“These survey results show that something as simple as a change to a more elegant delivery system that is easier to use and not messy might empower more post-menopausal women to seek prescription treatment for VVA, and perhaps help them stay with the application guidelines for longer,” said study first author Sheryl Kingsberg, PhD, Division Chief, OB/GYN Behavioral Medicine, UH Cleveland Medical Center; Professor of Obstetrics and Gynecology and Psychiatry, Case Western Reserve University School of Medicine; and first author of the survey analysis. “We still have to find better ways to educate the millions of women suffering with VVA about the symptoms, however, so that more of them know it is common, decide to discuss treatment with their healthcare professional, and seek symptom relief with appropriate treatment.”

The new results were part of a multi-center randomized, placebo-controlled phase 3 clinical trial for TX004HR, an investigational bio-identical 17?-estradiol applicator free vaginal softgel capsule. Previous publications have shown TX004HR to be safe and effective at alleviating symptoms of VVA. The survey, which included 731 respondents with a 96 percent response rate, sought to quantify participants’ satisfaction with the application method and overall treatment delivery system. The majority of women taking either TX004HR or placebo (85.4 — 92.1 percent) found the product easy to use.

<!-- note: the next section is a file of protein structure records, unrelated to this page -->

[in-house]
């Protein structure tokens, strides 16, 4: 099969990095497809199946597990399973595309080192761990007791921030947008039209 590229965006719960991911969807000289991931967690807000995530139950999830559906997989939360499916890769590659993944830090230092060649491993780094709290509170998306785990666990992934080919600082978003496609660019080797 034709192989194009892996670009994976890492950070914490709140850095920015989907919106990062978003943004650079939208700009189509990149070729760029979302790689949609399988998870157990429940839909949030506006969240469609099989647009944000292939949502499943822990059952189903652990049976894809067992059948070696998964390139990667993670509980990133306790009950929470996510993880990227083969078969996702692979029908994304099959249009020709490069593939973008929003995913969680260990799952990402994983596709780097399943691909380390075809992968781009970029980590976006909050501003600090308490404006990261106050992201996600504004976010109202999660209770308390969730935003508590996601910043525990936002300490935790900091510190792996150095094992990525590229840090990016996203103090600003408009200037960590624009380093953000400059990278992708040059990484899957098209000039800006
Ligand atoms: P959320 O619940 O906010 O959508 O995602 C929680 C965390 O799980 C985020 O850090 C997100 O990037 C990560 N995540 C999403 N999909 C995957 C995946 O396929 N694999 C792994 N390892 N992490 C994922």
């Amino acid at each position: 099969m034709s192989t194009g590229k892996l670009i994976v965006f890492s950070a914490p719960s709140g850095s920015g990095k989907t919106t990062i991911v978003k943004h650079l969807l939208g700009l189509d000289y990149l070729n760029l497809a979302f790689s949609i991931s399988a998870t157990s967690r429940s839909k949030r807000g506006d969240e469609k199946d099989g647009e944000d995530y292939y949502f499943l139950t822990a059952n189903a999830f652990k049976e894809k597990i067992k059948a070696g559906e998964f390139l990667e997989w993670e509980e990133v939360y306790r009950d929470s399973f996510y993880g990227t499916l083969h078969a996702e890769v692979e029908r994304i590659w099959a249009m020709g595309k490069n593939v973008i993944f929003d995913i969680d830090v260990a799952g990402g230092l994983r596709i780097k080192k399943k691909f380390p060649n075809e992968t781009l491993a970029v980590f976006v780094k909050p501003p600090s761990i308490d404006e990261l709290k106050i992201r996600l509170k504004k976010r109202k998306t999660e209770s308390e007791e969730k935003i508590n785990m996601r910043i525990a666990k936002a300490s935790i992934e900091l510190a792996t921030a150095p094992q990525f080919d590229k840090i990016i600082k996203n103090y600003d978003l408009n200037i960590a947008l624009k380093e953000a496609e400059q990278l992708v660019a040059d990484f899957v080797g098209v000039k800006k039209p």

VVA is a chronic condition associated with genitourinary syndrome of menopause (GSM). VVA affects 50 to 70 percent of post-menopausal women, and is characterized by pain with sexual activity, dryness, and discomfort. Current on-the-market treatments for VVA include both over-the-counter creams and moisturizers as well as several safe and effective prescription treatments in cream, tablet, ring or oral form.

Previous survey research completed by Dr. Kingsberg and others has shown that while 32 million women may be experiencing symptomatic VVA and suffering from related impacts on sexual function, interpersonal relationships, self-esteem and overall quality of life, only 7 percent are currently using a prescription therapy to alleviate symptoms. Though they may suffer from physical and emotional pain as a result of VVA, women may not feel comfortable discussing these symptoms with a healthcare professional, may not recognize the symptoms as treatable, may not fully understand the treatment options available, or if they did receive treatment, found the current prescription treatment options inconvenient, messy, or uncomfortable to use.

Potential breakthrough in determining who’s at risk for heart attacks

The notion that soft plaque is more likely to rupture and cause heart attacks than hard calcium deposits in coronary arteries may be wrong, according to the new study that will be presented at the American College of Cardiology Scientific Sessions in Washington, D.C., on March 18.

Atherosclerosis is caused when plaque builds up in the arteries, narrowing and hardening them.

“We previously thought the lipid-laden soft plaque was more likely to rupture and cause heart attacks, but based on our new research, it’s more the calcified plaque that appears to be associated with adverse cardiovascular events” said Brent Muhlestein, MD, one of the study’s authors and co-director of cardiology research at the Intermountain Medical Center Heart Institute in Salt Lake City.

Intermountain Medical Center Heart Institute researchers had earlier teamed with Johns Hopkins School of Medicine and National Institutes of Health scientists to analyze the composition of plaque from 224 patients who had diabetes, but no heart symptoms.